Today we want to tell you about the Legend of Saint Patrick’s Well, a beautiful story of Irish origins.
There is a popular saying: “It is like St. Patrick’s Well”, to refer to something that requires effort, especially economic energy, but after all does not produce the desired results.
But let’s take a step back: we are in the Middle Ages, in Ireland, near Lough Derg, a small lake in the County of Donegal. On the small Station Island, in the middle of the lake, there was a cave where Saint Patrick, patron saint of Ireland, used to go for praying. The cave was shown to him by Christ and it was an ideal place for meditation. The cave was used by St. Patrick to invite and involve the faithful more incredulous: if they had had the courage to venture into that cave and go all the way to the bottom, in exchange they would have obtained the remission of sins and access to Paradise. The cave soon became a pilgrimage destination and remained so until 1497, when Pope Alexander VI imposed the closure of the cave.
It was later reopened and then closed again by the Irish government in 1632. Finally, it was reopened again by King James II and then closed in 1780. This is the legend, but now let’s move to our times. Is there a St. Patrick’s well in Italy and why is it called this way? Certainly, it is the well of Orvieto, in Umbria, a beautiful and evocative little town in the province of Terni. The well is a unique engineering example in the world of perfect architectural harmony. Built in 1527 by Antonio da Sangallo, according to the will of Pope Clement VII, the well was built to supply water to the town of Orvieto for daily use, in case of calamity or for a prolonged state of siege. Pope Clement VII ordered the construction of the well during his stay in Orvieto: while taking shelter in the city during the sack of Rome, he entrusted the project to the brilliant architect who carried out real hydraulic engineering work.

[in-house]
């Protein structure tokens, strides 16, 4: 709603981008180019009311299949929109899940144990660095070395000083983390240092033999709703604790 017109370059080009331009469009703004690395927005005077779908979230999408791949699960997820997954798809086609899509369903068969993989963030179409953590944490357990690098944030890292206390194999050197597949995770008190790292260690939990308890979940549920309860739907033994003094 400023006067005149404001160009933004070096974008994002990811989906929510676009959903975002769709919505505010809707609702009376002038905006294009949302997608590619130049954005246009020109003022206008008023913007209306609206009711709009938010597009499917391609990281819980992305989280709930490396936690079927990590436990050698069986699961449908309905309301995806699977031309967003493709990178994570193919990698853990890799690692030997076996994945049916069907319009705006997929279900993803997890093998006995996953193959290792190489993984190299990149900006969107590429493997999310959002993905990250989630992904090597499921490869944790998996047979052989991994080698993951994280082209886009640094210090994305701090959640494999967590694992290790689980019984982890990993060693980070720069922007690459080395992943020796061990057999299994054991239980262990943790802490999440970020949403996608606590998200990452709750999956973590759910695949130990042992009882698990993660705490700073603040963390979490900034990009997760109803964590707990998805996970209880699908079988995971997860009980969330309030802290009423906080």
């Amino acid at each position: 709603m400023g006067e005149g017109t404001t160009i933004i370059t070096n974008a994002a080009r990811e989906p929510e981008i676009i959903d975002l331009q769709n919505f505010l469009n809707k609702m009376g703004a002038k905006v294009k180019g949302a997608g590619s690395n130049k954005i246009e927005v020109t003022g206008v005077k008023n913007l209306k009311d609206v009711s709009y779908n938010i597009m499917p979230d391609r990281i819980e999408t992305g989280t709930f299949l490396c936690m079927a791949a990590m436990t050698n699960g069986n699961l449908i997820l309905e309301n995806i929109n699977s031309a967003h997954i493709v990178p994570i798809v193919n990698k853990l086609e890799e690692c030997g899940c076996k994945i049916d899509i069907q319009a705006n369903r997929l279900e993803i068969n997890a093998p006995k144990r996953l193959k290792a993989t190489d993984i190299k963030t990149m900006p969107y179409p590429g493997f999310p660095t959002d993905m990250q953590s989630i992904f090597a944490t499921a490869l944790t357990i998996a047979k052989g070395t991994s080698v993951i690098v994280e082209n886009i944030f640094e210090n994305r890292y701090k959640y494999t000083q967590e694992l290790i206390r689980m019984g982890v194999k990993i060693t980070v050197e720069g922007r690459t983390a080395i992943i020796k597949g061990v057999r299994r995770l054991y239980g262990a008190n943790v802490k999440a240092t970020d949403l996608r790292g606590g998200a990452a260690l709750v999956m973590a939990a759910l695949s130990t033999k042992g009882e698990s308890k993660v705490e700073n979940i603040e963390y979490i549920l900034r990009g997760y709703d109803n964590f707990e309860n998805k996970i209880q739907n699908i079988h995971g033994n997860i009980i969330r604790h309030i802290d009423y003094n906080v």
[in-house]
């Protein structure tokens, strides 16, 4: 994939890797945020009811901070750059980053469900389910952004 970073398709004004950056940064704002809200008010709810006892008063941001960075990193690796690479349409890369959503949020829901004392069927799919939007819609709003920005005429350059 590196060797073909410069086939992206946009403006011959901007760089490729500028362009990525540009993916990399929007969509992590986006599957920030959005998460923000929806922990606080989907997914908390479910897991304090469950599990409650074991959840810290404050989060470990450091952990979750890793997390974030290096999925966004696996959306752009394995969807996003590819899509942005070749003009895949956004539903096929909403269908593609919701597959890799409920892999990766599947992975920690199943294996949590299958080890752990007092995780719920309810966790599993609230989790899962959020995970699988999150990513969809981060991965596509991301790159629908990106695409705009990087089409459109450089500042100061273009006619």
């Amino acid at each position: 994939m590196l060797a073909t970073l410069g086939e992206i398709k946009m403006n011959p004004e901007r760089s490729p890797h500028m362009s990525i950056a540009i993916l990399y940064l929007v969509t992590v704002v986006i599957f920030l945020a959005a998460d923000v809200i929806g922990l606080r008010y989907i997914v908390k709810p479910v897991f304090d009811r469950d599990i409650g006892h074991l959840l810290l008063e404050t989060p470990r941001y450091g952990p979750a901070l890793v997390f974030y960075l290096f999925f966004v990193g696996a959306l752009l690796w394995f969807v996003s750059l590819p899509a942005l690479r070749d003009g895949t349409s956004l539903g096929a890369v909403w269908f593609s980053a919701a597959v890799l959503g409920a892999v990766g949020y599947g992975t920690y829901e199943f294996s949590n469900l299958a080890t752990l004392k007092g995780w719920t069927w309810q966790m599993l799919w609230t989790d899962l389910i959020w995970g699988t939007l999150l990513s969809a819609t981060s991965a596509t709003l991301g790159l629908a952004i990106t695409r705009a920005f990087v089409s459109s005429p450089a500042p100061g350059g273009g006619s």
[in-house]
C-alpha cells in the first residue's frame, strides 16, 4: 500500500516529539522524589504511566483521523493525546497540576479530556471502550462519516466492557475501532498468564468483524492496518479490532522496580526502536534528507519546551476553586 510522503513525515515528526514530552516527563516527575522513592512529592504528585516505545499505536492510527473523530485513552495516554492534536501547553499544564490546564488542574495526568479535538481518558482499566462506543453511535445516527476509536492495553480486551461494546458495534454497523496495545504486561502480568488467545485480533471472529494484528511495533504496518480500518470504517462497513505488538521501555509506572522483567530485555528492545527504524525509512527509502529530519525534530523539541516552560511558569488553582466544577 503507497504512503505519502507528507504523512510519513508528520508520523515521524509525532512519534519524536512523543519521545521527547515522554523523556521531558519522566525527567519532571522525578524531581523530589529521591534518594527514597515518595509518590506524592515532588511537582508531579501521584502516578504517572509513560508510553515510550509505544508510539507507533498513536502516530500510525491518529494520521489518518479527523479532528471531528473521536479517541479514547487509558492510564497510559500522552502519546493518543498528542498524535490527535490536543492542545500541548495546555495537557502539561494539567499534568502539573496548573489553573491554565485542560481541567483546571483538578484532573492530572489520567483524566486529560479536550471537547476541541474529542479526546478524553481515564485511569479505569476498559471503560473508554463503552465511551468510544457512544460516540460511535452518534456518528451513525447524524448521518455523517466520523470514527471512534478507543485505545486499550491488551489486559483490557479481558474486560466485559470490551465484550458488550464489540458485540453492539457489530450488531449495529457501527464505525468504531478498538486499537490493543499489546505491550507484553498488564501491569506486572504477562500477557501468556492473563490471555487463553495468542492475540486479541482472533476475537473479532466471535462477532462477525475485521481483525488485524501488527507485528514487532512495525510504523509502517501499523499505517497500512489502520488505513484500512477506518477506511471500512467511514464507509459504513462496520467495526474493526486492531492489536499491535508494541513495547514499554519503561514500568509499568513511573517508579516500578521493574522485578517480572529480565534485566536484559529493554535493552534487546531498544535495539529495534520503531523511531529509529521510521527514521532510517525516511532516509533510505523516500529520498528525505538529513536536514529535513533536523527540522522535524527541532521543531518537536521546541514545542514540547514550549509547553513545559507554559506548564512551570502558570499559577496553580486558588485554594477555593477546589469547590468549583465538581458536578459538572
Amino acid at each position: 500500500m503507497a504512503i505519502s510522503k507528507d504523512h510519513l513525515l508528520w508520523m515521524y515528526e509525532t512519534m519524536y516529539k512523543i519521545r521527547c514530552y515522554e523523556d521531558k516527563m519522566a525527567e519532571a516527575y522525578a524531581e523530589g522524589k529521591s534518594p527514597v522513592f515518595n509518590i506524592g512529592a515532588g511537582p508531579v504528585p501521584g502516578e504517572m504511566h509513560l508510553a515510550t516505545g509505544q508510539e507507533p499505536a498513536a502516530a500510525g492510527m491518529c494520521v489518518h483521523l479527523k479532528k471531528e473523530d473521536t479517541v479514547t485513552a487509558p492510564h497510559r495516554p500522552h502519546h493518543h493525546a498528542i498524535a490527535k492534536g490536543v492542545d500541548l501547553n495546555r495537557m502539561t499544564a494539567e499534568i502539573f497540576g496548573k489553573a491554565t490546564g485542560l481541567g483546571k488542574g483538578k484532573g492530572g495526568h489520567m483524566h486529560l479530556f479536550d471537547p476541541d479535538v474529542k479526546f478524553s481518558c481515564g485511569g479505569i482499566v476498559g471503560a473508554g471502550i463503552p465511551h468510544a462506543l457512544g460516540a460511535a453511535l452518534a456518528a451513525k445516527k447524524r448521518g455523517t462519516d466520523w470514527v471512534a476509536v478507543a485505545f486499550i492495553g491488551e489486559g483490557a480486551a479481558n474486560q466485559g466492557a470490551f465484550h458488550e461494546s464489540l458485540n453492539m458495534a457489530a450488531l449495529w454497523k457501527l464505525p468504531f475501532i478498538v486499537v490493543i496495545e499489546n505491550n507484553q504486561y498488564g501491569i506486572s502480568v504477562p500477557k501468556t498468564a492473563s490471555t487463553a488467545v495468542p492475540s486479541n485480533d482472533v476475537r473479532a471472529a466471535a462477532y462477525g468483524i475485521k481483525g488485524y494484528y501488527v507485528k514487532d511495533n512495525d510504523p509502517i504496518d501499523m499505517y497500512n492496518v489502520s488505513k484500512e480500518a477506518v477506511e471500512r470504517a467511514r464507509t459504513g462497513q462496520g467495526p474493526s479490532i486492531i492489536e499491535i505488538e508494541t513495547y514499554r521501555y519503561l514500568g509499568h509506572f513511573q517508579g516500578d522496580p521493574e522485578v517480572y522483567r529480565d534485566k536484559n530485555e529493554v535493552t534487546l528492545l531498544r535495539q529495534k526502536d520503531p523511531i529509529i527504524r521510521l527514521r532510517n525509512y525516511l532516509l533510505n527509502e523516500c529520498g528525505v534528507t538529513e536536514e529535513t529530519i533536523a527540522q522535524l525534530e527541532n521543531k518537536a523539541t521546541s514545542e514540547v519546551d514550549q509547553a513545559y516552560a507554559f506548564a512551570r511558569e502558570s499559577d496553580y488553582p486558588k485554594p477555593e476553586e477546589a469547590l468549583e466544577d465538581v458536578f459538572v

With a circular section, the well is 62 meters deep and 13 meters wide. Two spiral staircases turn around the barrel, designed in a way as to run superimposed without ever crossing each other.
This ingenious helical system of steps allowed the animals used to carry water drawn from the bottom of the cavity, not to hinder the path of those who went up to the surface. 248 are the steps for each climb: as you descend, the light, coming from the 72 windows distributed along the entire length of the well, becomes more suffused. The penumbra reveals a small bridge connecting the two stairways: water emerges from the bottom, fed by the source of San Zeno.
The well is located near the Etruscan temple of Belvedere and the fortress, called “Fortress of Albornoz”. The well was designed for a combined use together with the fortified fortress and for this reason, at the time of its construction, it was called the “Well of the Rocca”. Only during the nineteenth century, it got the current name of Pozzo di San Patrizio: the name was given to symbolize the spiritual path of the human soul, according to the legend of the Irish saint, guardian of the cave/well, where the faithful could convince themselves of the atrocities of hell and ask for forgiveness of their sins.
Over the years, the well has become a real attraction for all visitors who passed through Orvieto and today it is still the same. Are you curious and wish to visit this evocative work of engineering and architecture? For opening times visit Pozzo di San Patrizio
Meravigliosa Umbria proposes you a fantastic cycling itinerary with a beautiful stop in Orvieto. Do you wish to know more? Click at the following link: Fascinating ancient civilizations: Etruscans and Romans